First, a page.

Archives for Psychology - Page 2
Romantic comedies are a staple of the movie industry. They are utterly predictable and there is already a surfeit of them, yet they just keep coming. It would be nice if they were just mindless entertainment. Then those of us who find them tiresome could just roll our eyes and ignore them. But they are perpetuating a way of thinking about the world that sells us all short.
[Bella’s intro: For many years, I have been writing about the research on single people and their social ties. Contrary to the stereotype of single people as isolated and alone, studies show that on the average, single people have more friends than married people, and do more to maintain their ties with neighbors, friends, siblings, and parents. That means that single people who fit this profile should have plenty of support when they need it, even if they have no children. However, as Professor Joan DelFattore points out in this smart, engaging, and carefully-researched essay, friends and relatives who are not nuclear family members are not always accorded their appropriate status or rights – even when their place is already ensconced in the relevant laws. This is an important article, and I am very grateful to Joan DelFattore for allowing me to share it with you here.]
Everywhere I go, it seems, people want to talk about the election. I know lots of centered, secure people, but these days, when the topic turns to the election, they all seem anxious. The American Psychological Association must have noticed the same thing because they commissioned the Harris Poll to conduct an online survey on the topic. More than 3,500 adults participated, either in English or Spanish. It was a diverse sample.
I like the smell of smoke. Here in southern California, when that distinct scent wafts through my windows and doors, it usually means that one of my neighbors is grilling on their deck. A few nights ago, though, the smell of smoke just kept getting stronger and stronger.
It came in a beautiful envelope, with an elegant smaller envelope for my reply – almost like a wedding invitation. The organizers of this event for my alma mater, Vassar College, must have had marriage on their minds. The invitation was to an event called “Reflections on an Election Year.” The reply card included the note, “Due to our limited capacity, we ask that you limit your one guest to a spouse, partner, or Vassar alumna/us.”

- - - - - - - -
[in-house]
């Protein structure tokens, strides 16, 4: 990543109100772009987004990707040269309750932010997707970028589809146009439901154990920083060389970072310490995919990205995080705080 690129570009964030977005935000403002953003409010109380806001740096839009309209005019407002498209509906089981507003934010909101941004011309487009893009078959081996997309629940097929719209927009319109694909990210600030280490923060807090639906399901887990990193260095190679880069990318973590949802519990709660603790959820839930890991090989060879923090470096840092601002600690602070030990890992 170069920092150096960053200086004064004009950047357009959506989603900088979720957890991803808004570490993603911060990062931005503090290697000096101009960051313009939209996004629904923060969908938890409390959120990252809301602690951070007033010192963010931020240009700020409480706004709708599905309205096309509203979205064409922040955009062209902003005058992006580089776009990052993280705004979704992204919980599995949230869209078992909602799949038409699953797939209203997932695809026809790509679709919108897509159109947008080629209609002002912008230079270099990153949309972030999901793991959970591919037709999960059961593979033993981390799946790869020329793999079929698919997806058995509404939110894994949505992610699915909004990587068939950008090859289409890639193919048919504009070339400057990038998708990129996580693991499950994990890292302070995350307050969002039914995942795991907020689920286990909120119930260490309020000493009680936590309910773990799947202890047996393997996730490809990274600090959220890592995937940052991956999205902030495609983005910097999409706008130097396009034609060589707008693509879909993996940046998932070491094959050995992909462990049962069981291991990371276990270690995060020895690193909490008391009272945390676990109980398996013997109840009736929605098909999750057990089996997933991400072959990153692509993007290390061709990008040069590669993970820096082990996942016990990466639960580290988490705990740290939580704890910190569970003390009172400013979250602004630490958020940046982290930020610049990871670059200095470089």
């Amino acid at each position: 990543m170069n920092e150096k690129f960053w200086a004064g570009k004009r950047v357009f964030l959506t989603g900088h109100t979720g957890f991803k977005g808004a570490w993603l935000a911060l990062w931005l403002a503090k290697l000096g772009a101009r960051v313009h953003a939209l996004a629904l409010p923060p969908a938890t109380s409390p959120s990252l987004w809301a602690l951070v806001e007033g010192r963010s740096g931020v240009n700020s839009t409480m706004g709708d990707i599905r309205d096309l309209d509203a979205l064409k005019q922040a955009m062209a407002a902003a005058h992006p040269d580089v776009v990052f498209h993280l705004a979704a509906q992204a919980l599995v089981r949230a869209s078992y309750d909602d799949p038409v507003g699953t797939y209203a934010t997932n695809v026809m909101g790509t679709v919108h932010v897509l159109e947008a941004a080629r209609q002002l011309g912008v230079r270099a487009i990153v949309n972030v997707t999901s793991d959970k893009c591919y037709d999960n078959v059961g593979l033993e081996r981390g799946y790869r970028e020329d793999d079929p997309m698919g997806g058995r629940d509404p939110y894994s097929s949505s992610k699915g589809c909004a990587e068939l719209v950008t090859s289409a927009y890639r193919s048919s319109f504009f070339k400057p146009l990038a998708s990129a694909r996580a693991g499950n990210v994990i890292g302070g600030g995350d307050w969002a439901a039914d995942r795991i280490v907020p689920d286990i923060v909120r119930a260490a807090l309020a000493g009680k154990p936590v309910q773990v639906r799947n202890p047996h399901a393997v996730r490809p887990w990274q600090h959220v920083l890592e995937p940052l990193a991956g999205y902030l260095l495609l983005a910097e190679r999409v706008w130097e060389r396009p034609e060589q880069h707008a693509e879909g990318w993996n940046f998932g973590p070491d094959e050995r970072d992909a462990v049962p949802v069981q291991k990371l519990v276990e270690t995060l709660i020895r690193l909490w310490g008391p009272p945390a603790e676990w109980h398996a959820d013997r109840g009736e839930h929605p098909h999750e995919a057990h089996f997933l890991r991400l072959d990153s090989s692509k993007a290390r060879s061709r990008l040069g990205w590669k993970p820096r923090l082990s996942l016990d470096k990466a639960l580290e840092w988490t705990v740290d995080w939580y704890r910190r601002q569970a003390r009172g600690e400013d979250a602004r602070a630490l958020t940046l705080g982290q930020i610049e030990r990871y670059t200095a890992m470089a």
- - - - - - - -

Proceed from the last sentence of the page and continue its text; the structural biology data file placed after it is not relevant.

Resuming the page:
People are put down for being single. We know this not just from our own personal experiences and observations but from numerous scientific studies showing that single people are indeed relentlessly stereotyped. But who is stereotyped more? Are single men or single women judged more harshly?
There was a time when schizophrenia was blamed on bad mothering (“schizophrenogenic mother”), when some believed that racial differences in I.Q. were entirely genetic, and when it was almost unheard of to use studies of twins as a way of understanding profound questions about nature and nurture. All that and more changed significantly, thanks in large part to the career contributions of the brilliant scholar, Irving Gottesman. When he died on June 29, 2016, the mark he made on the fields of psychology and psychiatry merited a lengthy obituary in the New York Times.
Singlism (the stereotyping, stigmatizing, and discrimination against people who are single) is different from other more familiar isms such as racism, heterosexism, and sexism. For example, other isms are sometimes linked to violence. On the other hand, because singlism is rarely part of our cultural conversations, people practice it without awareness or apology. What is especially disheartening is that it is practiced unselfconsciously by some of the intellectual vanguard of our times, the cutting edge thinkers and writers.
Now we know what adults of all ages who are not lonely have in common. The answer comes from a new review article, “Age differences in loneliness from late adolescence to the oldest old age,” based on a study of more than 16,000 German adults.